Dietician

A dietitian is an expert on nutrition and food who promotes and encourages healthy living and preventative care. As a dietitian, you will work with individuals to create food and exercise strategies to meet specific health-related objectives. Responsibilities will vary from day to day including patient assessment, counseling, educating people on health and fitness initiatives, community advocacy, group speaking and public presentations, research, and documenting patient progress. You will also evaluate client health and make recommendations and follow up to monitor progress. To become a dietician, you will require a bachelor’s degree. Some people select a degree in dietetics, nutrition, or another health-related field. However, more and more people who completed bachelor’s degrees years ago without a relevant subject matter are pursuing dietician certifications or master’s degrees to complement their former degrees. You will require extensive supervised training through an internship. Some states may only require state licensure but most employers prefer their dietitians to be a Registered Dietitian Nutritionist (RDN). To maintain an RDN status, dietitians must complete at least 75 continuing education credits every five years.

Social Worker

Social workers are in constant demand. As a social worker, you will work with people to improve the current state of their day-to-day lives. You might work with children, parents, extended families, guardians, or individual adults for any number of reasons such as child abuse, foster care, adoption, and mental health emergencies. You might be responsible for identifying communities and individuals in need, assessing client needs, establishing client goals, helping integrate changes in the lives of clients, maintaining records, research, evaluating services, advocating for assistance, and providing support for managing change. To become a social worker, you will require a bachelor’s degree in nearly all circumstances. Most people choose a degree in social work; however, it is also possible to select a degree in psychology, counseling, or another mental health-related or public service degrees. If you wish to become a clinical social worker, you will require a master’s degree and an additional two years of supervised clinical experience. All social workers must obtain state licensure. To do so, you will have to pass a clinical exam.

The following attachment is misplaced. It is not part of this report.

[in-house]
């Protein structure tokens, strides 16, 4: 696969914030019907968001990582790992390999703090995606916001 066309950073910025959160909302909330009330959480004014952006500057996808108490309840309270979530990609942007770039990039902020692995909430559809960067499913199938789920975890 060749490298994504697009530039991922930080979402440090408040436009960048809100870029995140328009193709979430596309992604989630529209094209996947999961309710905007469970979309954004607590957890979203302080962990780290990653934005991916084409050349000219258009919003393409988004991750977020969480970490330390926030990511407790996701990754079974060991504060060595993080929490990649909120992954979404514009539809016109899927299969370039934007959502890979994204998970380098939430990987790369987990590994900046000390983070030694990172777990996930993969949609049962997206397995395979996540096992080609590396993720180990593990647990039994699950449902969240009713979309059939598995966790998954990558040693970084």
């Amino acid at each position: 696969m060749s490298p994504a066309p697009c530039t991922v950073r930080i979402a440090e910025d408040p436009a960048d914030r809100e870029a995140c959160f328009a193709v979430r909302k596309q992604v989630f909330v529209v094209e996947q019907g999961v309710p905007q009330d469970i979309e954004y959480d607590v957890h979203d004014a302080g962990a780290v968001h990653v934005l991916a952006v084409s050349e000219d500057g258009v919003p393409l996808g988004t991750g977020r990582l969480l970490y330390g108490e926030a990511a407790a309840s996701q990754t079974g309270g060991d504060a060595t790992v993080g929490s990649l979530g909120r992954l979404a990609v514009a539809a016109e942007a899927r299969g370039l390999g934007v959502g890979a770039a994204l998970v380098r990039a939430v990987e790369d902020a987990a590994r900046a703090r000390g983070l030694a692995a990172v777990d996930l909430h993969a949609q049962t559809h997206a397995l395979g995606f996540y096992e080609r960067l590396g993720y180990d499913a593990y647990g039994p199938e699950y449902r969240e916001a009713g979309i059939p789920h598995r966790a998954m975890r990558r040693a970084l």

Pharmacist

Pharmacists are another healthcare career that continues to grow as pharmacies continue to incorporate more general medical care services in addition to prescriptions and medications. You may be responsible for performing wellness and health screenings, administering immunizations, offering advice, promoting healthy choices and lifestyles, managing patient medications, and filling prescriptions. An area that is of increasing concern is that you must attempt to ascertain whether a patient has been prescribed any medications from other doctors that may cause danger to the patient through accidental overdosing or life-threatening medication combinations. Fortunately, states are beginning to require all prescriptions for each patient to be viewed by all qualified medical professionals to prevent such potential issues. You will also be required to complete insurance documentation, train healthcare practitioners, and instruct patients on the way the medication is meant to be taken. You may also eventually take on managerial and administrative tasks. The type of pharmacist varies but includes community, clinical, consultant, and pharmaceutical pharmacists. To become a pharmacist, you must complete a doctor of pharmacy, pass law and licensure exams, and have some work experience. If you wish to own your own pharmacy, you might pursue an MBA and doctor of pharmacy combined program.

Dentist

A dentist is a vital part of the healthcare system. Today, it has been widely accepted that the health of one’s teeth can be directly related to one’s overall health in many circumstances. Dentists are often the first step in diagnosing a health issue. If such an issue is discovered during a dental visit, the dentist will recommend that you meet with a physician. Daily tasks of a dentist will vary but include filling cavities, removing tooth decay, repairing damaged teeth, administering anesthetics, prescribing medications, examining x-rays, and educating patients. You will promote the health of teeth, as well as the overall health and well-being of patients, including diet and dental care. As part of your job, you will also be required to use technical equipment, tools, and machines and you will likely have to perform various administrative duties. You might work for yourself, as part of a practice, or for a company. Dentists are also be responsible for supervising other dental professionals, from receptionists to dental hygienists. It is also possible to become a dental anesthesiologist, dental public health specialist, endodontist, oral and maxillofacial radiologist, oral and maxillofacial surgeon, oral pathologist, orthodontist, pediatric dentist, or periodontist. To become a general practicing dentist, you will require a doctor of dental surgery, doctor of medicine in dentistry or a doctor of dental medicine degree. You will also have to obtain state licensure, complete a residency, and pass various exams. If you wish to specialize, additional certifications may be required.